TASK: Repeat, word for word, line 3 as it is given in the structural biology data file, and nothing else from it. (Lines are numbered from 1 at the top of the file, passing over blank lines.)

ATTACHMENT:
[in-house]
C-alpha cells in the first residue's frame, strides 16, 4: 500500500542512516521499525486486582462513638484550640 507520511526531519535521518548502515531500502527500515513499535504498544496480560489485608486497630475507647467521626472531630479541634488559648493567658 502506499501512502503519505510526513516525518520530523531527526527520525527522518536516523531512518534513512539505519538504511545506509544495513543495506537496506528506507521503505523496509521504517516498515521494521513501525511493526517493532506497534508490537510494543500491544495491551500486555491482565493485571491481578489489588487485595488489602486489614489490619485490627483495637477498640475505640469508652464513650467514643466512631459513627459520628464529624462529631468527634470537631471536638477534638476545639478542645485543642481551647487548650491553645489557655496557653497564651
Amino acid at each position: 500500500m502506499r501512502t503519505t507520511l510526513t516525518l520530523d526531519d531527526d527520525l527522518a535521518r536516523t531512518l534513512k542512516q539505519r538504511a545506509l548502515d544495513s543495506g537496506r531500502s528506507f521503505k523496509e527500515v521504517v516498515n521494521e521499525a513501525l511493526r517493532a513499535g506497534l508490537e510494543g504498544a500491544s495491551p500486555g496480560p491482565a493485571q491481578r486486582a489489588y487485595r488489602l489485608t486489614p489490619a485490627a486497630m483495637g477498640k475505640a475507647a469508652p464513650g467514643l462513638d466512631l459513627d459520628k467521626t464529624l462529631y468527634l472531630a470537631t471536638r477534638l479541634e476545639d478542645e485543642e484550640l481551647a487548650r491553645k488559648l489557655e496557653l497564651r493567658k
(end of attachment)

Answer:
Amino acid at each position: 500500500m502506499r501512502t503519505t507520511l510526513t516525518l520530523d526531519d531527526d527520525l527522518a535521518r536516523t531512518l534513512k542512516q539505519r538504511a545506509l548502515d544495513s543495506g537496506r531500502s528506507f521503505k523496509e527500515v521504517v516498515n521494521e521499525a513501525l511493526r517493532a513499535g506497534l508490537e510494543g504498544a500491544s495491551p500486555g496480560p491482565a493485571q491481578r486486582a489489588y487485595r488489602l489485608t486489614p489490619a485490627a486497630m483495637g477498640k475505640a475507647a469508652p464513650g467514643l462513638d466512631l459513627d459520628k467521626t464529624l462529631y468527634l472531630a470537631t471536638r477534638l479541634e476545639d478542645e485543642e484550640l481551647a487548650r491553645k488559648l489557655e496557653l497564651r493567658k